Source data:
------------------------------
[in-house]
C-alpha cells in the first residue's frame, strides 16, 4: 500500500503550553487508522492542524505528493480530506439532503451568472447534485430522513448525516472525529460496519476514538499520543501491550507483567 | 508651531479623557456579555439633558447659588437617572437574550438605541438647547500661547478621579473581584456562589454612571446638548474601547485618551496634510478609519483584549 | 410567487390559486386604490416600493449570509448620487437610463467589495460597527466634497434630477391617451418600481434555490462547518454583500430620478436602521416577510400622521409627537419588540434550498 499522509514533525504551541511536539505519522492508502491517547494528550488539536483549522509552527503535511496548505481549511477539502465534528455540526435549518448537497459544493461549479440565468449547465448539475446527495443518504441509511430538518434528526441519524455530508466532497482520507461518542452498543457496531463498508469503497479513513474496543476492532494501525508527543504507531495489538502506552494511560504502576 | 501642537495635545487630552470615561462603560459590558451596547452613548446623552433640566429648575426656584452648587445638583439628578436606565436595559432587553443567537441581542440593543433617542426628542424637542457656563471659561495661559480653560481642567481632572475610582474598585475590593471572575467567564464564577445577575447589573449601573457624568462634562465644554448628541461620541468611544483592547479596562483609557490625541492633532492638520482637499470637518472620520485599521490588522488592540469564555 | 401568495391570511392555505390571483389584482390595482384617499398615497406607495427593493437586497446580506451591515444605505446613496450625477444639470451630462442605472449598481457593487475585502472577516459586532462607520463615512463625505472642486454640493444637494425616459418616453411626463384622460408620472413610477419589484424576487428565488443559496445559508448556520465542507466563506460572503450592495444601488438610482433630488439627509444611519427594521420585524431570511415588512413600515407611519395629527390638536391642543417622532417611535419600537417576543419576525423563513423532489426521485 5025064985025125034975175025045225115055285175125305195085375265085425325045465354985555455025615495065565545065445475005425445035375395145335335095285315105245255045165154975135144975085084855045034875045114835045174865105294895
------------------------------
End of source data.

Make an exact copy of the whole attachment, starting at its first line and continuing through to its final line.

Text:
[in-house]
C-alpha cells in the first residue's frame, strides 16, 4: 500500500503550553487508522492542524505528493480530506439532503451568472447534485430522513448525516472525529460496519476514538499520543501491550507483567 | 508651531479623557456579555439633558447659588437617572437574550438605541438647547500661547478621579473581584456562589454612571446638548474601547485618551496634510478609519483584549 | 410567487390559486386604490416600493449570509448620487437610463467589495460597527466634497434630477391617451418600481434555490462547518454583500430620478436602521416577510400622521409627537419588540434550498 499522509514533525504551541511536539505519522492508502491517547494528550488539536483549522509552527503535511496548505481549511477539502465534528455540526435549518448537497459544493461549479440565468449547465448539475446527495443518504441509511430538518434528526441519524455530508466532497482520507461518542452498543457496531463498508469503497479513513474496543476492532494501525508527543504507531495489538502506552494511560504502576 | 501642537495635545487630552470615561462603560459590558451596547452613548446623552433640566429648575426656584452648587445638583439628578436606565436595559432587553443567537441581542440593543433617542426628542424637542457656563471659561495661559480653560481642567481632572475610582474598585475590593471572575467567564464564577445577575447589573449601573457624568462634562465644554448628541461620541468611544483592547479596562483609557490625541492633532492638520482637499470637518472620520485599521490588522488592540469564555 | 401568495391570511392555505390571483389584482390595482384617499398615497406607495427593493437586497446580506451591515444605505446613496450625477444639470451630462442605472449598481457593487475585502472577516459586532462607520463615512463625505472642486454640493444637494425616459418616453411626463384622460408620472413610477419589484424576487428565488443559496445559508448556520465542507466563506460572503450592495444601488438610482433630488439627509444611519427594521420585524431570511415588512413600515407611519395629527390638536391642543417622532417611535419600537417576543419576525423563513423532489426521485 5025064985025125034975175025045225115055285175125305195085375265085425325045465354985555455025615495065565545065445475005425445035375395145335335095285315105245255045165154975135144975085084855045034875045114835045174865105294895